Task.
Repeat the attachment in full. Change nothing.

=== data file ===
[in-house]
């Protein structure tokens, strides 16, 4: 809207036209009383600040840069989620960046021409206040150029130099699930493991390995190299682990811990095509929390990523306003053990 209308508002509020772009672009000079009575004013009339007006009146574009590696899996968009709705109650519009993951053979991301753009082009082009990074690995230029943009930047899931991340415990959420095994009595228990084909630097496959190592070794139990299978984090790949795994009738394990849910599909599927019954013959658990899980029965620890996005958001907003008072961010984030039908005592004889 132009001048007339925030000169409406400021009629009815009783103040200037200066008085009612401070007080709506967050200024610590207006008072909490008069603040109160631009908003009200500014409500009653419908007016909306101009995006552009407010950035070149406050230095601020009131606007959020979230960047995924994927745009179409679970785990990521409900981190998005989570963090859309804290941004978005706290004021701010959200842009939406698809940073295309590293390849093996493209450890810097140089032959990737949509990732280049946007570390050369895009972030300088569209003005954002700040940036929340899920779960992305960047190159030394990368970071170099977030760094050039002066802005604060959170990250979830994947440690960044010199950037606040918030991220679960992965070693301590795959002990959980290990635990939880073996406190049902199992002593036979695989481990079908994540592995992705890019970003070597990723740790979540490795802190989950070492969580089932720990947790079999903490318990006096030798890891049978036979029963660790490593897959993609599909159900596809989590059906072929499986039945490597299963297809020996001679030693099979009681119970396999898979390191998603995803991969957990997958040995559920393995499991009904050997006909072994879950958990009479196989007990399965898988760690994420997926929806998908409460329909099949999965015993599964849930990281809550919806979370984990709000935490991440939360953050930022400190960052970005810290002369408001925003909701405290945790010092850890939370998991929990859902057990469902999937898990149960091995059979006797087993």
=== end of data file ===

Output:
[in-house]
């Protein structure tokens, strides 16, 4: 809207036209009383600040840069989620960046021409206040150029130099699930493991390995190299682990811990095509929390990523306003053990 209308508002509020772009672009000079009575004013009339007006009146574009590696899996968009709705109650519009993951053979991301753009082009082009990074690995230029943009930047899931991340415990959420095994009595228990084909630097496959190592070794139990299978984090790949795994009738394990849910599909599927019954013959658990899980029965620890996005958001907003008072961010984030039908005592004889 132009001048007339925030000169409406400021009629009815009783103040200037200066008085009612401070007080709506967050200024610590207006008072909490008069603040109160631009908003009200500014409500009653419908007016909306101009995006552009407010950035070149406050230095601020009131606007959020979230960047995924994927745009179409679970785990990521409900981190998005989570963090859309804290941004978005706290004021701010959200842009939406698809940073295309590293390849093996493209450890810097140089032959990737949509990732280049946007570390050369895009972030300088569209003005954002700040940036929340899920779960992305960047190159030394990368970071170099977030760094050039002066802005604060959170990250979830994947440690960044010199950037606040918030991220679960992965070693301590795959002990959980290990635990939880073996406190049902199992002593036979695989481990079908994540592995992705890019970003070597990723740790979540490795802190989950070492969580089932720990947790079999903490318990006096030798890891049978036979029963660790490593897959993609599909159900596809989590059906072929499986039945490597299963297809020996001679030693099979009681119970396999898979390191998603995803991969957990997958040995559920393995499991009904050997006909072994879950958990009479196989007990399965898988760690994420997926929806998908409460329909099949999965015993599964849930990281809550919806979370984990709000935490991440939360953050930022400190960052970005810290002369408001925003909701405290945790010092850890939370998991929990859902057990469902999937898990149960091995059979006797087993």